Certifications: CSE

– $3-5 Million –

Certifications: ACSE

Rick Brown 7282 55th Avenue East, Box 142 Bradenton, FL 34203 P: 941-322-8583 F: 941-322-8003

– $5-10 Million –

– $0-3 Million –

Kimberly Jenkins P.O. Box 661 101 Kennametal Rd. Weldon, NC 27890 P: 252-538-4137 F: 252-536-2539

Southwest Steel Erectors

Shewmake Steel Erection, Inc.

Stan Stanley P.O. Box 3285 1527 Augusta Avenue (Augusta, GA 30901) Augusta, GA 30914 P: 706-823-2420 F: 706-823-2439 – $5-10 Million –

Certifications: ACSE

Southern Rigging & Erection, Inc.

John Harris P. O. Box 125 1551 Mort Harris Road Louisburg, NC 27549 P: 919-496-4401 F: 919-496-3991

Steel Clad Inc. Ironworking Division

Skip Wheeler P.O. Box 14510 106 Sulphur Springs Road (Greenville, SC 29617) Greenville, SC 29610 P: 864-423-7382 F: 864-246-1776

Steel Supply and Erection Company, Inc.

Jonathan Newton P.O. Box 607 1237 N. Fayetteville Street (Asheboro, NC 27203) Asheboro, NC 27204 P: 336-625-4830 F: 336-626-9967 – $0-3 Million –

Steelco, Inc.

Matt Postel 21966 Adams Street Porter, TX 77365 P: 281-354-9000 F: 281-372-0183 – $0-3 Million –

Certifications: ACSE

Structural Services, Inc.

George Bosiljevac 3520 4th Street NW Albuquerque, NM 87107 P: 505-345-0838 F: 505-345-0915 – $5-10 Million –

– $3-5 Million –

Steel Erectors, Inc.

Leslie Shinn P.O. Box 606 1767 Old Dean Forest Road Pooler, GA 31322 P: 912-544-1380 F: 912-544-1384 – $0-3 Million –

Certifications: ACSE

Steel Fabricators, LLC

Scott Wilson 721 NE 44th Street Ft. Lauderdale, FL 33334 P: 954-772-0440 F: 954-351-7788 – $3-5 Million –

Certifications: ACSE

Steel Masters, L.P.

Chris Coronado 2214 Blalock Road Houston, TX 77080 P: 713-464-8652 F: 713-464-3219 – $5-10 Million –

Certifications: CSE

Suburban Steel Erectors, Inc. Bill Grill 167 Jacob Street Mont Clare, PA 19453 P: 484-459-5057 F: 610-917-0856 – $0-3 Million –

Suncoast Industries of Florida Jonathan L. Dean 6133 Idlewild Street Fort Myers, FL 33966 P: 239-936-7887 F: 239-939-9234 – $0-3 Million –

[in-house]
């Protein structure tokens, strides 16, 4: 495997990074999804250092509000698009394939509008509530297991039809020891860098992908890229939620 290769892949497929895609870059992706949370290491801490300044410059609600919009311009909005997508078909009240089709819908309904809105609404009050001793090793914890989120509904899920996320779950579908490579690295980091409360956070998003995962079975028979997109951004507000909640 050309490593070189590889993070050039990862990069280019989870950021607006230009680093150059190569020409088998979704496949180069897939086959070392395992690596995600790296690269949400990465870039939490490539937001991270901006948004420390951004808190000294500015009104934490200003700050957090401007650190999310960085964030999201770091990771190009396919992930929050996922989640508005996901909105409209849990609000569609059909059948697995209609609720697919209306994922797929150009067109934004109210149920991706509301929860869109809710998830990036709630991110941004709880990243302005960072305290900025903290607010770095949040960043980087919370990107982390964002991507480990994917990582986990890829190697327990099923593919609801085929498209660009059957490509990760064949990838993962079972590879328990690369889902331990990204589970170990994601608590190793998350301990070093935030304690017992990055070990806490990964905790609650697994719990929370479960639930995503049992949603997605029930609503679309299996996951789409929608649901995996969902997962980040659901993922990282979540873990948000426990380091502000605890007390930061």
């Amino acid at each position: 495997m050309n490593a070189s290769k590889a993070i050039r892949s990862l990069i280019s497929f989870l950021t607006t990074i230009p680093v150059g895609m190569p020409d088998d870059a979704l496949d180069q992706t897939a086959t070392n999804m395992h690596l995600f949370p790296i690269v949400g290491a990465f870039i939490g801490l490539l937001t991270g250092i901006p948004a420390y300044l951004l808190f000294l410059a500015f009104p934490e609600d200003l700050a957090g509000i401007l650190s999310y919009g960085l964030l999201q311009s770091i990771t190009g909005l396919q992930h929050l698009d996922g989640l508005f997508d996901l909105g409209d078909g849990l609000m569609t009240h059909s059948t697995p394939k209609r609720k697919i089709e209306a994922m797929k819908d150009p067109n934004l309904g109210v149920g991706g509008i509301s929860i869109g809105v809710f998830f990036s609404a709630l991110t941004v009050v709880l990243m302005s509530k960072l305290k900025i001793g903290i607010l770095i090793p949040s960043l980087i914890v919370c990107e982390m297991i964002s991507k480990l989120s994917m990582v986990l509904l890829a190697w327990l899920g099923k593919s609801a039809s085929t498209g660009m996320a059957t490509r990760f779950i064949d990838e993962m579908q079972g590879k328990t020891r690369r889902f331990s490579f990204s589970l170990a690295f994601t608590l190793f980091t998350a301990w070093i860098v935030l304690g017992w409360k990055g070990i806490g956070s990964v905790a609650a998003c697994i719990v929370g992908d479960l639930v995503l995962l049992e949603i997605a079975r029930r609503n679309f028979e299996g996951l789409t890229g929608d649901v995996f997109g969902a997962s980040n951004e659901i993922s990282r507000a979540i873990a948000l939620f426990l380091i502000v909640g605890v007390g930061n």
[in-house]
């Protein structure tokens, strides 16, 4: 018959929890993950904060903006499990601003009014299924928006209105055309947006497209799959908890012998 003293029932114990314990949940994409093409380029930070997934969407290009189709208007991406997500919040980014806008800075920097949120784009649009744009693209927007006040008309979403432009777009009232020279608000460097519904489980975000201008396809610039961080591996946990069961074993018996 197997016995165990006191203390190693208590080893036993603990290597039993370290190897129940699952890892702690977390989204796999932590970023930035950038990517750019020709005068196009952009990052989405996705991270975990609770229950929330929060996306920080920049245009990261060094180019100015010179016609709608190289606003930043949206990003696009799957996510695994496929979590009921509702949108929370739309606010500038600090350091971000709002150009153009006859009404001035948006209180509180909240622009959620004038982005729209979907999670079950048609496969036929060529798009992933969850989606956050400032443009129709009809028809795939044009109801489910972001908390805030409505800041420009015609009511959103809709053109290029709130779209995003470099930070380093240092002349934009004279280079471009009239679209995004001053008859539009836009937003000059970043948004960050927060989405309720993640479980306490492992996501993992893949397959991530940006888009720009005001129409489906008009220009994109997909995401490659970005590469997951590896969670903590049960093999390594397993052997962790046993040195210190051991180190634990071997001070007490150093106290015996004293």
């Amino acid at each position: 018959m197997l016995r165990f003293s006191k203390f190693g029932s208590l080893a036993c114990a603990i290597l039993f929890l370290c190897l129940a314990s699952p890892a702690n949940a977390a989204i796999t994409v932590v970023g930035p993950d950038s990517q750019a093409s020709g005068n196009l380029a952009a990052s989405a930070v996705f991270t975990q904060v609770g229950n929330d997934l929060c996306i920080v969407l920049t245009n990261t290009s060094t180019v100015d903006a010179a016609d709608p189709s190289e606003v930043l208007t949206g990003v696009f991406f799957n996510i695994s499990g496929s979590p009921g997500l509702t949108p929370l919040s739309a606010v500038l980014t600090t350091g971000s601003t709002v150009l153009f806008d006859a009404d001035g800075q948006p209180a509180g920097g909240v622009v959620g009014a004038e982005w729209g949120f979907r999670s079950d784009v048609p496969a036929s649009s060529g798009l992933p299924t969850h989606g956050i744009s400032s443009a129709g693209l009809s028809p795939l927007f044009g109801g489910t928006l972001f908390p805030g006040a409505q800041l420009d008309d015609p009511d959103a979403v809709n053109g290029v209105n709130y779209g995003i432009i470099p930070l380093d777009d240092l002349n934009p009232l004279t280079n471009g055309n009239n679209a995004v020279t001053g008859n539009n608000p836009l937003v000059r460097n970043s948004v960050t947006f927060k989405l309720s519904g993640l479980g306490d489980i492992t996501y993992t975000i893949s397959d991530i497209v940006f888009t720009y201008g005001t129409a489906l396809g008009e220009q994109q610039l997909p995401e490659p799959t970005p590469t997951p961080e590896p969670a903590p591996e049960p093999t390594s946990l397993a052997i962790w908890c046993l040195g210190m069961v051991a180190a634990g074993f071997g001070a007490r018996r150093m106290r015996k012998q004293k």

Superior Steel Erectors, Inc.

Justin Geddings 1712 Baltimore Annapolis Boulevard Annapolis, MD 21409 P: 410-349-1280 F: 410-349-1282 – $0-3 Million –

T&M Decking, Inc.

Michele Mangan 4590 Denny’s Store Road Oxford, NC 27565 P: 336-599-6164 F: 336-599-0034 – $0-3 Million –

Steel Partners

Marc Sperberg 3625 Polaris Ave Las Vegas, NV 89103 P: 702-222-4707 – $0-3 Million –

Steel Performance, Inc.

Charlie Johnson 6342-C Burnt Poplar Road Greensboro, NC 27409 P: 336-299-7205 F: 336-299-3959 – $5-10 Million –

Certifications: ACSE

Certifications: CSE

T.W.S. Fabricators, Inc.

Thomas Gelthaus P.O. Box 327627 3535 Southwest 50th Ave (Davie, FL 33314) Fort Lauderdale, FL 33314 P: 954-983-9749 F: 954-983-9669 – $0-3 Million –

The Buffalo Iron Corp.

Patrick Hanley 461 Tonawanda Street Buffalo, NY 14207 P: 716-481-8730 F: 716-701-1606 – $0-3 Million – – $0-3 Million –

Certifications: ACSE

Denotes AISC Certification THE SEAA CONNECTOR WINTER 2016 |


se a a D irect o r y

Titan Steel Erectors, LLC

Greg Phillips PO Box 999 1470 N. Watkins (Memphis, TN 38108) Munford, TN 38058 P: 901-274-4992 F: 901-274-4401

Wennersten Construction, Inc. Chase Wennersten 3057 N. Norfolk Mesa, AZ 85215 P: 480-272-9461 F: 480-272-9487 – $0-3 Million –

Williams Erection Company

– $0-3 Million –

Trinity Steel Erection, Inc.

Beth Belcher P.O. Box 774 1349 Pine Creek Ridge Drive Powhatan, VA 23139 P: 804-598-8811 F: 804-598-0762

Philip Torchio P.O. Box 756 1285 Hawthorne Avenue (Smyrna, GA 30080) Smyrna, GA 30081 P: 770-436-1596 F: 770-438-8143 – $5-10 Million –

– $0-3 Million –

Certifications: ACSE

Tri-Steel Fabricators, Inc.

Williams Steel Erection Company, Inc.

James Werosta P.O. Box 5756 501 Prospect Street (Trenton, NJ 086183640) Trenton, NJ 8638 P: 609-392-8660 F: 609-392-7626 – $0-3 Million –

Tuscarora Rigging, Inc.

Barry Slusser 11375 Standing Stone Road Huntingdon, PA 16652 P: 814-506-8166 F: 814-506-8242